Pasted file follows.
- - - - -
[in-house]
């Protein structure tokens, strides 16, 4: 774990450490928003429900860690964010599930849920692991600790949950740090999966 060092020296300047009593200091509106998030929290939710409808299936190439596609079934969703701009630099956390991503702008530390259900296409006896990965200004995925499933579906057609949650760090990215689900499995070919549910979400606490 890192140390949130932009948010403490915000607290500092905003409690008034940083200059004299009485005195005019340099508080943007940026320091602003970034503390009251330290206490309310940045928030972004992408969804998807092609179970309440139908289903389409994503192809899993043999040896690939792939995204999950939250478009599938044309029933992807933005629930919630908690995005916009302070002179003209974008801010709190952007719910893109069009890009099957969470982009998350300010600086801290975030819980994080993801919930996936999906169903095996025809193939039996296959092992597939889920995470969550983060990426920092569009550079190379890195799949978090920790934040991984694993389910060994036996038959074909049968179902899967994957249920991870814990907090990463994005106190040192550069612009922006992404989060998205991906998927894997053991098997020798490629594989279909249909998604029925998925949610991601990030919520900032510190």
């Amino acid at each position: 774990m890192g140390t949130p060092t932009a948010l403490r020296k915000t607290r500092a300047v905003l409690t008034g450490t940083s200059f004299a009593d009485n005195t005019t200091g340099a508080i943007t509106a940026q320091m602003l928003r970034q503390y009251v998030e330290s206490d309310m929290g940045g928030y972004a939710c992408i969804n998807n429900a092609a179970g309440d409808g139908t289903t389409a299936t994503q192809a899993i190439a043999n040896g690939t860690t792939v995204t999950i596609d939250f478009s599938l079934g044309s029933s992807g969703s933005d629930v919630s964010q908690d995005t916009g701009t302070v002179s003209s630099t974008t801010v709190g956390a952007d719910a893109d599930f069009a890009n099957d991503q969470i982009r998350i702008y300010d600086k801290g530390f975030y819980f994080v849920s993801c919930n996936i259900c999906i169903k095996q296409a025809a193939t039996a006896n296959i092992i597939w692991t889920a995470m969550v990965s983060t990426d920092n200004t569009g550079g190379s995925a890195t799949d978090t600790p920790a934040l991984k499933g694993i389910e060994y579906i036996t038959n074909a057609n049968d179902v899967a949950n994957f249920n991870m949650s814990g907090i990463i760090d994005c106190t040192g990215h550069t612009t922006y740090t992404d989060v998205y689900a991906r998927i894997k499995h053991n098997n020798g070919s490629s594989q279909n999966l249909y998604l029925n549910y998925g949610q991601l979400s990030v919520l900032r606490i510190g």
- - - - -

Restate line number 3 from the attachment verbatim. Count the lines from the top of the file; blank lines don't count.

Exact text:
């Amino acid at each position: 774990m890192g140390t949130p060092t932009a948010l403490r020296k915000t607290r500092a300047v905003l409690t008034g450490t940083s200059f004299a009593d009485n005195t005019t200091g340099a508080i943007t509106a940026q320091m602003l928003r970034q503390y009251v998030e330290s206490d309310m929290g940045g928030y972004a939710c992408i969804n998807n429900a092609a179970g309440d409808g139908t289903t389409a299936t994503q192809a899993i190439a043999n040896g690939t860690t792939v995204t999950i596609d939250f478009s599938l079934g044309s029933s992807g969703s933005d629930v919630s964010q908690d995005t916009g701009t302070v002179s003209s630099t974008t801010v709190g956390a952007d719910a893109d599930f069009a890009n099957d991503q969470i982009r998350i702008y300010d600086k801290g530390f975030y819980f994080v849920s993801c919930n996936i259900c999906i169903k095996q296409a025809a193939t039996a006896n296959i092992i597939w692991t889920a995470m969550v990965s983060t990426d920092n200004t569009g550079g190379s995925a890195t799949d978090t600790p920790a934040l991984k499933g694993i389910e060994y579906i036996t038959n074909a057609n049968d179902v899967a949950n994957f249920n991870m949650s814990g907090i990463i760090d994005c106190t040192g990215h550069t612009t922006y740090t992404d989060v998205y689900a991906r998927i894997k499995h053991n098997n020798g070919s490629s594989q279909n999966l249909y998604l029925n549910y998925g949610q991601l979400s990030v919520l900032r606490i510190g």